The backlighting on the keyboard is bright but not blinding – it adjusts to the amount of ambient light, so it’s not going to keep your seatmate awake on an airplane (the display will, however!).

Perhaps it’s the machine rather than the Touch ID button, but Touch ID seems lightning-fast on this computer. A previous 13-inch MacBook Pro with Touch Bar that I owned seemed to take forever to identify my fingerprint – this Touch ID button fills in passwords and unlocks items in a heartbeat.

The Force Touch trackpad also seems quite large compared to others I’ve used on previous MacBooks. It’s approximately 6 inches wide and a bit less than 4 inches deep, providing a vast surface for controlling your cursor.

Keyboard and TrackPad Grade: A


Display and FaceTime Camera

The 16-inch diagonal Retina display on this MacBook Pro is nothing short of fantastic. With a native resolution of 3,072 x 1,920 pixels at 226 pixels per inch and support for millions of colors, everything is sharp and colors are intense. Sure, it’s not a 5K Retina display like the one I’m used to, but I can’t carry an iMac around with me on trips.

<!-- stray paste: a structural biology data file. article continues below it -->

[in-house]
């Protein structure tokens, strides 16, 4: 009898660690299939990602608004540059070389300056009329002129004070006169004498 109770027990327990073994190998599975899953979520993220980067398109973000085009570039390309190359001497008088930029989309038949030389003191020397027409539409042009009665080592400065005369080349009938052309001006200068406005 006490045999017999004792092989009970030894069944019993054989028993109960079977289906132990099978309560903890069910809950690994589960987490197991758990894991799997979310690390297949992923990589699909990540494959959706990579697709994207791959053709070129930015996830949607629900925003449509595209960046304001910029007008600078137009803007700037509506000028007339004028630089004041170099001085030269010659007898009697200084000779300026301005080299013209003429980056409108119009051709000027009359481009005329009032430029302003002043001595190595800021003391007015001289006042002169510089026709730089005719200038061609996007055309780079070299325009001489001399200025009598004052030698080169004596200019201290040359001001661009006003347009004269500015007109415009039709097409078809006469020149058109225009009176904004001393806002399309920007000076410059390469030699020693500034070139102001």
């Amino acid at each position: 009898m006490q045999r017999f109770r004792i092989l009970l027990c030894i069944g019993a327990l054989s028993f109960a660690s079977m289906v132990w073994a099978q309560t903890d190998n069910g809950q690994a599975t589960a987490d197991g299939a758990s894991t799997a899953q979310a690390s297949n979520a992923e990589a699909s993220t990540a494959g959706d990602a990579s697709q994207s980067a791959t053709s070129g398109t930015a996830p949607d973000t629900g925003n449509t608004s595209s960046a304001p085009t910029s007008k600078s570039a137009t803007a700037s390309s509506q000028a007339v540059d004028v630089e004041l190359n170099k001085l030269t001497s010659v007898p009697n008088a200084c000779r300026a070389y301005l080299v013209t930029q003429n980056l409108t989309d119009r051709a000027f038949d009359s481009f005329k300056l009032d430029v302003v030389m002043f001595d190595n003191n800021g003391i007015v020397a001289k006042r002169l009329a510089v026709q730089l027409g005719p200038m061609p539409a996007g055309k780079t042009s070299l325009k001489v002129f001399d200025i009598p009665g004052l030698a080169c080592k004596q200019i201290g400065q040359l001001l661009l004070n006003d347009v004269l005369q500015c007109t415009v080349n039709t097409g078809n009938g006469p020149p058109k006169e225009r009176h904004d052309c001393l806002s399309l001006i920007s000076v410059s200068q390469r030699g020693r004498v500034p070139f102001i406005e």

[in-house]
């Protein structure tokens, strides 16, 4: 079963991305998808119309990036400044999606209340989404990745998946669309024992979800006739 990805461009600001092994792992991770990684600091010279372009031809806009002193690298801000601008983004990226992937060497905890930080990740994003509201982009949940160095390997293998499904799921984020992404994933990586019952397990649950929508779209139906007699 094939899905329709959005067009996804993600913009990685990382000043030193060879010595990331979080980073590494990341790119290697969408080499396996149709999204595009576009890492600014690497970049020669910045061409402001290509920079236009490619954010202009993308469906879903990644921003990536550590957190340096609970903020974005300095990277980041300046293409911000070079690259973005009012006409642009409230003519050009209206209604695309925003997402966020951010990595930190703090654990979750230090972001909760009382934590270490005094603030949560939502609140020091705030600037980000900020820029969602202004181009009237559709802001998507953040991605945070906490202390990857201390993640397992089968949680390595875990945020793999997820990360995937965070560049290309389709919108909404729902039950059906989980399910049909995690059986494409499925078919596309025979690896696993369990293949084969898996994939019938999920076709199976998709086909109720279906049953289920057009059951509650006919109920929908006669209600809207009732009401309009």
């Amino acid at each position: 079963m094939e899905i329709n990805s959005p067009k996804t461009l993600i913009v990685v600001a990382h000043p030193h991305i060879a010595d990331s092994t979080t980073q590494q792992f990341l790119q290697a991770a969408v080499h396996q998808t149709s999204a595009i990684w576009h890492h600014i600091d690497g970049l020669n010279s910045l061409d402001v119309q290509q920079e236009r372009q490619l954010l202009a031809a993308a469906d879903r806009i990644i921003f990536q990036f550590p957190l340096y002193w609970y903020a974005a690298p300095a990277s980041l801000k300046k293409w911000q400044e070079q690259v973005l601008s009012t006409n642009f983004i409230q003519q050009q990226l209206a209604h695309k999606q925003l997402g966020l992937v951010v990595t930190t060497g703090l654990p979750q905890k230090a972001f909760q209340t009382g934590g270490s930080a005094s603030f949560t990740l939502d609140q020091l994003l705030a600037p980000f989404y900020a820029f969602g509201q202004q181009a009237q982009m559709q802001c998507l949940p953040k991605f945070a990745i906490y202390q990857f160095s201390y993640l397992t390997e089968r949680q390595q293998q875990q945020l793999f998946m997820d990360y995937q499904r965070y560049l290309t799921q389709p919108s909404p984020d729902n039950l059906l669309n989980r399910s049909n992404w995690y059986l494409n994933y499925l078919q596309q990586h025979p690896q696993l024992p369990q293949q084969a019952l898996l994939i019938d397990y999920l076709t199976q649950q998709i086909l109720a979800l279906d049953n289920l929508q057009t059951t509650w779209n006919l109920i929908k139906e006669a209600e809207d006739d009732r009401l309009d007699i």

The thin bezel of the screen means you have pretty much a side-to-side image with no wasted space. Of course, there’s a small bezel at the top for the FaceTime camera and at the bottom to accommodate the hinge and connectors.


Processor and Graphics

Since this will be my sole workstation for the foreseeable future, I decided to equip it with the faster (but not fastest) processor – 2.3GHz 8‑core Intel Core i9, Turbo Boost up to 4.8GHz, with 16MB shared L3 cache. This machine is also equipped with 32GB of 2666MHz DDR4 onboard memory since it’s virtually impossible to upgrade.

Graphics-wise, the processor comes with an Intel UHD Graphics 630 GPU builtin. Since I do a fair amount of video work, I chose to add the AMD Radeon Pro 5500M GPU with 8GB of GDDR6 memory to speed rendering.